Flight from Experience: Gnosticism

I mean two things by this term gnosticism, which basically refers to a specific idea about knowledge. The idea about knowledge it refers to consists in forgetfulness of experience and of history. To illustrate this let’s look at a commonly debated question: Is it possible to love someone else until I love myself? Some people insist that we cannot love others unless we love ourselves. Others are not so sure. We may ask the parallel question: Can I really know anyone else unless I first know myself? Again there are different opinions. If anything brings knowing and loving together it’s relationship. And, of course, people often wonder how they can be in a healthy relationship without first becoming healthy individuals. If I do not know and love myself, how can I know and love my spouse, partner, family, friends, etc.?

Gnostic ideas in psychology and philosophy offer a clear answer to each of these questions. You can’t! If we need the appreciation or approval of others to feel good about ourselves, we make them responsible for our mental health and well-being. If we look beyond ourselves to role models to learn out how to love and live responsibly, we are being untrue to ourselves. If we hope for someone, anyone, or for the universe or God to save us, we will be waiting along time. No help is coming. Gnostic ideas offer the hope and promise of self-salvation and self-grace. This why we cannot know, love or be in genuine relationship with anyone else unless and until we achieve this first with respect to ourselves.

My first point is that this kind of self-salvation, self-knowledge and -love, rests on a certain forgetfulness of experience. Everything we learn, we learn by first experiencing something. I do not mean that experience is the same as knowing. I have had many experiences of hearing people speak in foreign languages. But I do not know what those speakers are saying. I have also been frightened when coming upon things in the dark that I perceive dimly but do not understand. I once shrieked like a Ring Wraith when I saw a black figure in a dark and unfamiliar room that I took to be a crouching animal and that turned out to be a large throw-pillow. So experiencing is not knowing. But knowing begins there. The sounds coming from foreign speakers and the confused outlines of obscure figures are the stuff about which we ask questions on the road to knowledge. We build up our ideas about things, people, cultures, traditions, the world, God, and even ourselves piece by piece by being attentive and curious about our experiences.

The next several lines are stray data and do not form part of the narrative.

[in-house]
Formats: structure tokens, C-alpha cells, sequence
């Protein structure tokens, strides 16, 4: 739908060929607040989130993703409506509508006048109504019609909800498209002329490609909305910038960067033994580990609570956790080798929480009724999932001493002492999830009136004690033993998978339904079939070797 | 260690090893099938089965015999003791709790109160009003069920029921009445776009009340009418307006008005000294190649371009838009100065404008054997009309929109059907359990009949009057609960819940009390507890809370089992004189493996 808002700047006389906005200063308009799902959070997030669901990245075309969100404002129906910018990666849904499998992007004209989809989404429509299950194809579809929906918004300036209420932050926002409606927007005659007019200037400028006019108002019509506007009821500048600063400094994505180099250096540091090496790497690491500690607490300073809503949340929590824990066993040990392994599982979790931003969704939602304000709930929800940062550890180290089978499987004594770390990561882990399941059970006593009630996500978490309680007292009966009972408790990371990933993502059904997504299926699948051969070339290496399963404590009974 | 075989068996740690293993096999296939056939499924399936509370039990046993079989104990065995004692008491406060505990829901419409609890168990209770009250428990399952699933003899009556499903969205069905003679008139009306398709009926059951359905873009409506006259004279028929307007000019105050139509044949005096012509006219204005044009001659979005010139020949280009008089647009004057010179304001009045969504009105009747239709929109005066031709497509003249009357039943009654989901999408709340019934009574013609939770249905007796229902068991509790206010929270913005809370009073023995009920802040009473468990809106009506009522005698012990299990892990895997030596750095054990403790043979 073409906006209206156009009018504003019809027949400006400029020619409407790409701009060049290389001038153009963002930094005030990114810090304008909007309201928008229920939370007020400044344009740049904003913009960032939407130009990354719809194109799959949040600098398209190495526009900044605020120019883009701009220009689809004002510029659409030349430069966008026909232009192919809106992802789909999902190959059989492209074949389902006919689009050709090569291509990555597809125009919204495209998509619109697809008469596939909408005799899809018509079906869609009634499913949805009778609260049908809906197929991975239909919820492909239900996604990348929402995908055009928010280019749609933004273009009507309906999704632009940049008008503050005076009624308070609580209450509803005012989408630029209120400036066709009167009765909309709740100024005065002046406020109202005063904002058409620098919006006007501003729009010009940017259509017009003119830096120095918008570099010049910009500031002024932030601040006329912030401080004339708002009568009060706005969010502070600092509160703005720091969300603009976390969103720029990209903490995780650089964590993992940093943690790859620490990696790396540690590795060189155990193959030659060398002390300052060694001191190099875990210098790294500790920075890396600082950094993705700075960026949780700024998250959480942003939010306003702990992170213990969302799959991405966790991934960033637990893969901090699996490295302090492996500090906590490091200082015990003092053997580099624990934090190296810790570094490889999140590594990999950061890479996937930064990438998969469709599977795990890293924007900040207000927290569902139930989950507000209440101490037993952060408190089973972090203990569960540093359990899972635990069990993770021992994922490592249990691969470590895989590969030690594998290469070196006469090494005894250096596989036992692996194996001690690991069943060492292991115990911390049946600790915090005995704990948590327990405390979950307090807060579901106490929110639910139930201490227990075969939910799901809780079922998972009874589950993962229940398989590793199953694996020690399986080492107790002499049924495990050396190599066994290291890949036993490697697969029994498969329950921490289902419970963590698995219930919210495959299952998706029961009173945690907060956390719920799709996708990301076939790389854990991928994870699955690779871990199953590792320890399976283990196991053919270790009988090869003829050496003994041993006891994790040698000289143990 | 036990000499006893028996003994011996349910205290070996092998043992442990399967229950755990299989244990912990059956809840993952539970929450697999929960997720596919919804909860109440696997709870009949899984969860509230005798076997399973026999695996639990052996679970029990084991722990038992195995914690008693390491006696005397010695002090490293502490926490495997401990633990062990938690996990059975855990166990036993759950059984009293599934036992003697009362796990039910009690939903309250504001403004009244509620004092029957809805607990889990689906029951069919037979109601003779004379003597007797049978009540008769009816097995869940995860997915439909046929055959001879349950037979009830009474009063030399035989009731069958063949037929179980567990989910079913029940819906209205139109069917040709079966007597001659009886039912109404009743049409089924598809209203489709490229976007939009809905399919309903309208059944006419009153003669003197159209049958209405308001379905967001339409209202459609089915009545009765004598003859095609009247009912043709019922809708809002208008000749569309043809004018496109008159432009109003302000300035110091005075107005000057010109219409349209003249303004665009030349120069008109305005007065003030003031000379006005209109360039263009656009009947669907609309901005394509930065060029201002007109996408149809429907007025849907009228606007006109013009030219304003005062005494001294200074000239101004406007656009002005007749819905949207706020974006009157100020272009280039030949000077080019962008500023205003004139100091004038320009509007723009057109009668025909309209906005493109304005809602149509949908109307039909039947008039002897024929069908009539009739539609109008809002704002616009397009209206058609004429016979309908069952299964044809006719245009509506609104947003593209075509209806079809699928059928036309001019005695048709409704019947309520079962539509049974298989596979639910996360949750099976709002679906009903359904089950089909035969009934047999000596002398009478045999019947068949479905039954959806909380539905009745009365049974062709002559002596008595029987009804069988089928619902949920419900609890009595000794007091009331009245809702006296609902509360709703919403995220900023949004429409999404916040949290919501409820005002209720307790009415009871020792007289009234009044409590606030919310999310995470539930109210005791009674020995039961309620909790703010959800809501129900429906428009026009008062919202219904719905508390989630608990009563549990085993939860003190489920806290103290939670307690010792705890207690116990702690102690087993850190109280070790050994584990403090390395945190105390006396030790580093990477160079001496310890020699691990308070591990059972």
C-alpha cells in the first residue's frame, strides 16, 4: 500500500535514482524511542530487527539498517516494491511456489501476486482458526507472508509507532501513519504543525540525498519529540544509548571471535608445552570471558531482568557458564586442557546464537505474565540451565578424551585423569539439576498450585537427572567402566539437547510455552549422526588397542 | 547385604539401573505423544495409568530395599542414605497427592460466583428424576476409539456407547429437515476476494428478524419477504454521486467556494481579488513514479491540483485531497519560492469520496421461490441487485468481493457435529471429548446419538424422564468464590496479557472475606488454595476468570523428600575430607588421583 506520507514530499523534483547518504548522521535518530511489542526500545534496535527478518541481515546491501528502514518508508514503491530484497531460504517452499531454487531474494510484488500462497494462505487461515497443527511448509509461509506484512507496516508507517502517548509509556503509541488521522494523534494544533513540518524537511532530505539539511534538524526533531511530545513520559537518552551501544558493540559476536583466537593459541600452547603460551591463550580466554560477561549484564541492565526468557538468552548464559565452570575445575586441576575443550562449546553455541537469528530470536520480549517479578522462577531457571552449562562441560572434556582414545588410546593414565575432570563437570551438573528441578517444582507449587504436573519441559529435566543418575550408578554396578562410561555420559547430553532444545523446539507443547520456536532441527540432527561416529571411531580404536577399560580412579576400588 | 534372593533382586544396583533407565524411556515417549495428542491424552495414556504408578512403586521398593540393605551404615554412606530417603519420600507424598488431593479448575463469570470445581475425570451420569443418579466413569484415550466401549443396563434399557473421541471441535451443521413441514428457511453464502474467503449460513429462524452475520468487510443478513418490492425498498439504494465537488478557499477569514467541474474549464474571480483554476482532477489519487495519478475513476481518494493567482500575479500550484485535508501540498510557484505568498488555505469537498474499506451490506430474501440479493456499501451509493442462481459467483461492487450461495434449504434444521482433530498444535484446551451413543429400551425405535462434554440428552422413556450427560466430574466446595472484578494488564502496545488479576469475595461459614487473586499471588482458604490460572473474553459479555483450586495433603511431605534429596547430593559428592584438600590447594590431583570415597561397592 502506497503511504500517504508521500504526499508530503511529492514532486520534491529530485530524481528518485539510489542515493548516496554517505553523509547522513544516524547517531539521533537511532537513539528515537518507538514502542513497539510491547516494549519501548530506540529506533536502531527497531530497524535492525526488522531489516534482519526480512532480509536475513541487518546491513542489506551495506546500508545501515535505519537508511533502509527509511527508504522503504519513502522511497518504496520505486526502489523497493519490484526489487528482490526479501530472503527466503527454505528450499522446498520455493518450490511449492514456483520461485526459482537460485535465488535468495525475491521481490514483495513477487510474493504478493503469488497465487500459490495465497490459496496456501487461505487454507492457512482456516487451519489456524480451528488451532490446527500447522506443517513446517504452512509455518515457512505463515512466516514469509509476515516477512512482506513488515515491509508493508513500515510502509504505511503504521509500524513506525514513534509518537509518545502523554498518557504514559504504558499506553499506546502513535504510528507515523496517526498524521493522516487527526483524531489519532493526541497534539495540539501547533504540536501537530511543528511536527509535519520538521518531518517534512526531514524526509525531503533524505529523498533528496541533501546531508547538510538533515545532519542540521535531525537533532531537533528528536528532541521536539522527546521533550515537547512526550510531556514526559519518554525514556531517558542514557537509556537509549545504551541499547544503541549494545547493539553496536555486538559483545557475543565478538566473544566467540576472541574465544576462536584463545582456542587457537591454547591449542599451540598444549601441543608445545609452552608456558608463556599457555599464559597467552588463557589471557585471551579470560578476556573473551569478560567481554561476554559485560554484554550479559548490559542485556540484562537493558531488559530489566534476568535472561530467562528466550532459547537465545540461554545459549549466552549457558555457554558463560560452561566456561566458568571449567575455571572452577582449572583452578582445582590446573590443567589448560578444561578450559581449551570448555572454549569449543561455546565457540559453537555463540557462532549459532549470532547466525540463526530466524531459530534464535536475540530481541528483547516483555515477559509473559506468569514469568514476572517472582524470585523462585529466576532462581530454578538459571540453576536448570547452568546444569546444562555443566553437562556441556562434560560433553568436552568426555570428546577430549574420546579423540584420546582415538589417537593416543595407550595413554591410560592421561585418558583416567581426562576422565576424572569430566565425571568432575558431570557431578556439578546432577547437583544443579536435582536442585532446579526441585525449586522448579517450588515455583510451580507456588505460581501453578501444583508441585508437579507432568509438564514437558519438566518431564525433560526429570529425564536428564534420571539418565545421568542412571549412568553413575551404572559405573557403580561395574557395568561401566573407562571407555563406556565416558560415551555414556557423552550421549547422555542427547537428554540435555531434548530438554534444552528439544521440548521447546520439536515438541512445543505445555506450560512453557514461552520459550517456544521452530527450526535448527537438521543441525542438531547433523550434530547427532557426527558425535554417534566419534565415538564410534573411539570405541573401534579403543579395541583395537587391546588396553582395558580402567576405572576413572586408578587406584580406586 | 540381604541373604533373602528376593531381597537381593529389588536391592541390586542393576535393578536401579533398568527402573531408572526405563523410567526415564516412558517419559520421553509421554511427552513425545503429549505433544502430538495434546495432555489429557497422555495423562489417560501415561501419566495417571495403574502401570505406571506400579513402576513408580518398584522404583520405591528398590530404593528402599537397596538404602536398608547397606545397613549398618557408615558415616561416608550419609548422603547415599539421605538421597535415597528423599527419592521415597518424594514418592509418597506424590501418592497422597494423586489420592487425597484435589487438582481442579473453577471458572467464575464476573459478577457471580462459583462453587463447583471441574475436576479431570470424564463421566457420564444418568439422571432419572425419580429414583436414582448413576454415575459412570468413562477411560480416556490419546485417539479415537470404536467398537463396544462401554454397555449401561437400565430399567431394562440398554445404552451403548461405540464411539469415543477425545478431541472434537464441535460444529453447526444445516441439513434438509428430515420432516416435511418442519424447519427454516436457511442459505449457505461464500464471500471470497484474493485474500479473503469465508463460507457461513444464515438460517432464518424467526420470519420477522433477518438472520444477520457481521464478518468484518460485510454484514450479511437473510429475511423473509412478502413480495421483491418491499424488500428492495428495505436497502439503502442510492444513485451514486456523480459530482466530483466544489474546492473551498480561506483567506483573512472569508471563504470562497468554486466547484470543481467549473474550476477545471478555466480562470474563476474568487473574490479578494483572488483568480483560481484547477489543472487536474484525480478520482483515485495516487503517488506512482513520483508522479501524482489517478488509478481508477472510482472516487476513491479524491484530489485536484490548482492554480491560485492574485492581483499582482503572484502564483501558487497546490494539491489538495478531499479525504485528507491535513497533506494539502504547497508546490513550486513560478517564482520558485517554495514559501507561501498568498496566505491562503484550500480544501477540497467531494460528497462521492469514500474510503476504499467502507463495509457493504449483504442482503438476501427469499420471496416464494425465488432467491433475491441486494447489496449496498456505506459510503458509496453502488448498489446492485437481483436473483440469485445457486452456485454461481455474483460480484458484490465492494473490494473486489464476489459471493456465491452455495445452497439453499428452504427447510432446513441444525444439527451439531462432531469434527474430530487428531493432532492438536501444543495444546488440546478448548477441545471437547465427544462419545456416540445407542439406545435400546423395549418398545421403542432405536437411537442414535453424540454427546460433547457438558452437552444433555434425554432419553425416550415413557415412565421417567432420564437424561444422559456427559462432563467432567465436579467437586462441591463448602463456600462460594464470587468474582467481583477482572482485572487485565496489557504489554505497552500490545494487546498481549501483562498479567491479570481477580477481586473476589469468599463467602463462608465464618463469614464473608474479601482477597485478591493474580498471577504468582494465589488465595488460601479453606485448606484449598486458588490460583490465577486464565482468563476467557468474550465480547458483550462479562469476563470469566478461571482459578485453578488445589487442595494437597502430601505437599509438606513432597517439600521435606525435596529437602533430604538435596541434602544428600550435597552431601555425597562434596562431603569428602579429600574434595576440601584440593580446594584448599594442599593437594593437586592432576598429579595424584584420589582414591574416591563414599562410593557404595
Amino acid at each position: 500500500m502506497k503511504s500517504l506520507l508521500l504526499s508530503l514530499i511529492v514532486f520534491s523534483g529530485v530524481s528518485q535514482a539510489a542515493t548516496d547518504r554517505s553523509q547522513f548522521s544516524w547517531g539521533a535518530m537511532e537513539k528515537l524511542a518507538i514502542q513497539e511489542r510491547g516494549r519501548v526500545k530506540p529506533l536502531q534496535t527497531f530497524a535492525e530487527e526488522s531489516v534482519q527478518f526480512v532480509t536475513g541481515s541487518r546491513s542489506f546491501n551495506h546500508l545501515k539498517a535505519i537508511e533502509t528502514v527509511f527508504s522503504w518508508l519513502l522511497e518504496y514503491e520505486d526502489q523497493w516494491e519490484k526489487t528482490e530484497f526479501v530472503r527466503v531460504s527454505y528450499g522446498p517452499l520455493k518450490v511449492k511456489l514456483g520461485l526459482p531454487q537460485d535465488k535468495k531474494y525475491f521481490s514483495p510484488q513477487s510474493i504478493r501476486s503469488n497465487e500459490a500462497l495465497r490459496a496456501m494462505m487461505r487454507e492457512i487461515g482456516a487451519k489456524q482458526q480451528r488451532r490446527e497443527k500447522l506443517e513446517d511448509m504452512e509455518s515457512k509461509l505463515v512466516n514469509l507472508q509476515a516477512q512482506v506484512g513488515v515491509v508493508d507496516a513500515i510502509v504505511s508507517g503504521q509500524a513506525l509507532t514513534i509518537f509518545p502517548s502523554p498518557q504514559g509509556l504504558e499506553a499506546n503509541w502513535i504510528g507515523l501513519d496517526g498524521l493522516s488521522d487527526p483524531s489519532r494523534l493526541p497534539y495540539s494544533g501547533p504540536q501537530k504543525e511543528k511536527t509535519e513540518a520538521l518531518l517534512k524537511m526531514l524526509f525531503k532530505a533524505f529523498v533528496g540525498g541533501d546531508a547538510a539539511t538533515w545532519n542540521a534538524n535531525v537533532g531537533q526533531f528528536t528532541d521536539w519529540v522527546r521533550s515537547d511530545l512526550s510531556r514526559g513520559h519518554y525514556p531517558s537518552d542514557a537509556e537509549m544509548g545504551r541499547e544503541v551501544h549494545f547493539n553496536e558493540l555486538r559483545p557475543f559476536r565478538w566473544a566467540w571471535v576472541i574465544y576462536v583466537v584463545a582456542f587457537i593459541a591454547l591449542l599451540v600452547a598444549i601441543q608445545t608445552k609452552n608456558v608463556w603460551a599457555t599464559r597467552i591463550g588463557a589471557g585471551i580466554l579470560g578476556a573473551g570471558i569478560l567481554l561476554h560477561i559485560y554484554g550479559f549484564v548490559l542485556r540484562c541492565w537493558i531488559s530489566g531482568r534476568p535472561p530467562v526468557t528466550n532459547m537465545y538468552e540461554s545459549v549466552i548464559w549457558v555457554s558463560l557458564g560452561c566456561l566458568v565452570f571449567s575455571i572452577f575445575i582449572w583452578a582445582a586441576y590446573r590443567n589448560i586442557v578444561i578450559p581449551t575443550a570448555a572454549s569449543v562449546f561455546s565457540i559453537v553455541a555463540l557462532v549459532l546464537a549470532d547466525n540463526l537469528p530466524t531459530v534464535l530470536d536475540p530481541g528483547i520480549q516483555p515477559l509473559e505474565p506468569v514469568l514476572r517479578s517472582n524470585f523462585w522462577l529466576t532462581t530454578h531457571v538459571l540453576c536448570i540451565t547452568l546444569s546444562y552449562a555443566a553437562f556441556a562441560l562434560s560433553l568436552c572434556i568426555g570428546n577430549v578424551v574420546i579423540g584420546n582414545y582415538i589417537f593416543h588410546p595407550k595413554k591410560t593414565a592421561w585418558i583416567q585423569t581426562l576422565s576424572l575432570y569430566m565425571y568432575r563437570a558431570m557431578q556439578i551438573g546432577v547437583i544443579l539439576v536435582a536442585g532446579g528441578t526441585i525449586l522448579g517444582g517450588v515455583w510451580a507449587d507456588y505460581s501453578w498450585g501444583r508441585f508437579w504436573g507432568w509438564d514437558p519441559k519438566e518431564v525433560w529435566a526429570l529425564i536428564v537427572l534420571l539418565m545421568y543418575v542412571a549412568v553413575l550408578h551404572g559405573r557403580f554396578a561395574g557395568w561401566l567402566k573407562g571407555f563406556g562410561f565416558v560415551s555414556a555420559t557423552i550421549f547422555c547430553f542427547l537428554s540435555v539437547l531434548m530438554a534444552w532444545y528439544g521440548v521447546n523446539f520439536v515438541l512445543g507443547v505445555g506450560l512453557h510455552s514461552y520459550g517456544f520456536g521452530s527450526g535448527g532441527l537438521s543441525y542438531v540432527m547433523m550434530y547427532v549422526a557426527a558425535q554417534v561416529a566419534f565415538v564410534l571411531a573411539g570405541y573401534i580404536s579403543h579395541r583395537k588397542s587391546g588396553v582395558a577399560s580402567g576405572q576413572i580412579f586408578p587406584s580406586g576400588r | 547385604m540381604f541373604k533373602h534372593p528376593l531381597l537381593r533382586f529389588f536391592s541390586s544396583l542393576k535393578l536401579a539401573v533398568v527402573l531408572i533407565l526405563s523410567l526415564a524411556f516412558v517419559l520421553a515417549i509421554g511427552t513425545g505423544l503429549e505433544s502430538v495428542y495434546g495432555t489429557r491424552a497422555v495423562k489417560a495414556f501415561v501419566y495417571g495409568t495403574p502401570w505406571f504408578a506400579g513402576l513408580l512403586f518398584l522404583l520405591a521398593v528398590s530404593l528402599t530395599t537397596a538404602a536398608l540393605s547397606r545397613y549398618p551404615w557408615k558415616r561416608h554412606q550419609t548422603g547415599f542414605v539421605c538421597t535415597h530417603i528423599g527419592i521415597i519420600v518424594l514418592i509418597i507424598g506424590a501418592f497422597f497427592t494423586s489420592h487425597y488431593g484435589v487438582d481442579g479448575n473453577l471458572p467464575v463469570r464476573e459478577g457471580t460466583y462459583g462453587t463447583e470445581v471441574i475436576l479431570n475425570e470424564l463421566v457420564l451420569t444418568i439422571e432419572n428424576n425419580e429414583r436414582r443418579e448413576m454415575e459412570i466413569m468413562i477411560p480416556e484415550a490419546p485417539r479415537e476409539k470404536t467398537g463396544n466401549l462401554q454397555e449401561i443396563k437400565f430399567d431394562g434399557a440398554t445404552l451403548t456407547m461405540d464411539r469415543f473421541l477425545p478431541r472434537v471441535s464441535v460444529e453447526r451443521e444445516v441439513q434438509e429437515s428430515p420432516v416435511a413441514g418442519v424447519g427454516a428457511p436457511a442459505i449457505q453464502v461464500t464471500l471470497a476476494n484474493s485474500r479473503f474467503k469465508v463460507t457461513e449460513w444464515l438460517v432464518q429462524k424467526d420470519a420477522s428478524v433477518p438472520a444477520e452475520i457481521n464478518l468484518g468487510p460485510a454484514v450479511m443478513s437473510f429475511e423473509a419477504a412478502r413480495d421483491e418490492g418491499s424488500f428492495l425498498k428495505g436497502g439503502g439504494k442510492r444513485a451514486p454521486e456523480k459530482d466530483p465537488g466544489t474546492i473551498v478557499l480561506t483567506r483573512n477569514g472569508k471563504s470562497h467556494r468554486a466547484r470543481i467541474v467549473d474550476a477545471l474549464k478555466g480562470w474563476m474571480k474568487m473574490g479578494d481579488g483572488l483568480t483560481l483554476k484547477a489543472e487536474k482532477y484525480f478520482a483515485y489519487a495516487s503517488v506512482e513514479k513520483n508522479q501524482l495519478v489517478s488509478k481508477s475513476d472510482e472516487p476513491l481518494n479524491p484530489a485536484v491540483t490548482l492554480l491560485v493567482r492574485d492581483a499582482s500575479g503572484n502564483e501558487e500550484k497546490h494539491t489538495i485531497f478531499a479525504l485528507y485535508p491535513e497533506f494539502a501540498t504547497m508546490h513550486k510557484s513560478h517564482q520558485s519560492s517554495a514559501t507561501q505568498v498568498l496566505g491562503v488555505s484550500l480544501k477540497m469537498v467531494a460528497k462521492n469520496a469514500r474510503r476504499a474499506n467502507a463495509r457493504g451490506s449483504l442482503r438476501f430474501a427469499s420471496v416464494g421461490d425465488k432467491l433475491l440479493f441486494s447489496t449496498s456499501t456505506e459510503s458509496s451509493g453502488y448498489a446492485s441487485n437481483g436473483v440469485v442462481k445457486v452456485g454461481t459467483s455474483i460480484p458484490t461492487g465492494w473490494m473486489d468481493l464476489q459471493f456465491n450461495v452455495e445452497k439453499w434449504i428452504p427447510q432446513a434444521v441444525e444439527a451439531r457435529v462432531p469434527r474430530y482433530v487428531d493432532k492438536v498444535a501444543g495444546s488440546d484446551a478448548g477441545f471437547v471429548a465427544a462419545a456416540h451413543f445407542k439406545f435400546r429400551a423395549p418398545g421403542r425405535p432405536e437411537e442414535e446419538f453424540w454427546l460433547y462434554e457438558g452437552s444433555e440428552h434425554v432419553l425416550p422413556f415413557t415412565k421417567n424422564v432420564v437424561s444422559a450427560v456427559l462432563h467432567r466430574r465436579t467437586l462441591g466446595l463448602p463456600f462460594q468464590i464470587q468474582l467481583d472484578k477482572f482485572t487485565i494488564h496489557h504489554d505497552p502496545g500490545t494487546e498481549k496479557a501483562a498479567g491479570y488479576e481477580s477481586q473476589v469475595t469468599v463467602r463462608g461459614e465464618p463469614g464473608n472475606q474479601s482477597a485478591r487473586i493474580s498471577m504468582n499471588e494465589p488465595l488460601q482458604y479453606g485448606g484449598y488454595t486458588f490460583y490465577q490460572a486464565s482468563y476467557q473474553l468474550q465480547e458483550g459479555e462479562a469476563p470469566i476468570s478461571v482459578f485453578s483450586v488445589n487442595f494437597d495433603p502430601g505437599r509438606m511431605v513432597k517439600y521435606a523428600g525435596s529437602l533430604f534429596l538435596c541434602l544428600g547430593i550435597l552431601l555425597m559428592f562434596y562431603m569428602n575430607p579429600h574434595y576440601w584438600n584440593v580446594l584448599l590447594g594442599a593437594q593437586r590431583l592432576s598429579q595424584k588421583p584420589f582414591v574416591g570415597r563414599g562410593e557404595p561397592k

Gnosticism supposes that we know these by knowing the whole picture. That larger meaning might be revealed to us by those “in the know” who reveal to us the giant truths that government, media, teachers or the church don’t want us to know. Or it might be something we discover within ourselves by entering altered states of consciousness or by finding or inventing the meaning of it all for ourselves.* Gnostic wisdom attempts to circumvent the long, slow process of self-discovery by completing an end-around that avoids real contact with everyday experience.

My second point about the kind of knowledge on offer is that it involves a flight from history. The process of knowledge that begins with experience also ends with experience. When I saw the dim and frightening image in the dark room, my instinct was to run. My mind suggested that I turn on a light. Turning on the light provided me with additional experience and information that I used to disconfirm my first guess about the nature of the figure. Knowledge involves a learning cycle that moves from experience through thinking and back to experience. The return to experience supports, corrects or disconfirms what I thought was going on. There is a history to my knowledge of myself, others, my world and God that plays out in this virtuous cycle. This is history in the sense of a personal or intellectual autobiography. It is history as lived. But history means something else. We cannot avoid representing to ourselves this process of knowledge itself. Besides the history that we live, there is the history that we write about and try to explain to ourselves.